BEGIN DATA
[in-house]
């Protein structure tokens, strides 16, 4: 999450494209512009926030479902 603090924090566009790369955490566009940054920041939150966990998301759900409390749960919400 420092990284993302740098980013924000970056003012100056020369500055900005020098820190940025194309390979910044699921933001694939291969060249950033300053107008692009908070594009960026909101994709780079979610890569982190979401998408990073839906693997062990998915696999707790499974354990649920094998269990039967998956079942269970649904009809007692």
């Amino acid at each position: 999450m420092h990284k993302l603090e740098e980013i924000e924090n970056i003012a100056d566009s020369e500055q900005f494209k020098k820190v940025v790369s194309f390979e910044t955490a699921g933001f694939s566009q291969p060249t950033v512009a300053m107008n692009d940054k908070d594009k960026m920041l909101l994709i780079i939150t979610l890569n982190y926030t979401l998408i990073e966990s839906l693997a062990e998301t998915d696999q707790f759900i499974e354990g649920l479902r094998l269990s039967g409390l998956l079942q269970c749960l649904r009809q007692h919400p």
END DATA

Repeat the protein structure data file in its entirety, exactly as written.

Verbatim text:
[in-house]
């Protein structure tokens, strides 16, 4: 999450494209512009926030479902 603090924090566009790369955490566009940054920041939150966990998301759900409390749960919400 420092990284993302740098980013924000970056003012100056020369500055900005020098820190940025194309390979910044699921933001694939291969060249950033300053107008692009908070594009960026909101994709780079979610890569982190979401998408990073839906693997062990998915696999707790499974354990649920094998269990039967998956079942269970649904009809007692």
């Amino acid at each position: 999450m420092h990284k993302l603090e740098e980013i924000e924090n970056i003012a100056d566009s020369e500055q900005f494209k020098k820190v940025v790369s194309f390979e910044t955490a699921g933001f694939s566009q291969p060249t950033v512009a300053m107008n692009d940054k908070d594009k960026m920041l909101l994709i780079i939150t979610l890569n982190y926030t979401l998408i990073e966990s839906l693997a062990e998301t998915d696999q707790f759900i499974e354990g649920l479902r094998l269990s039967g409390l998956l079942q269970c749960l649904r009809q007692h919400p």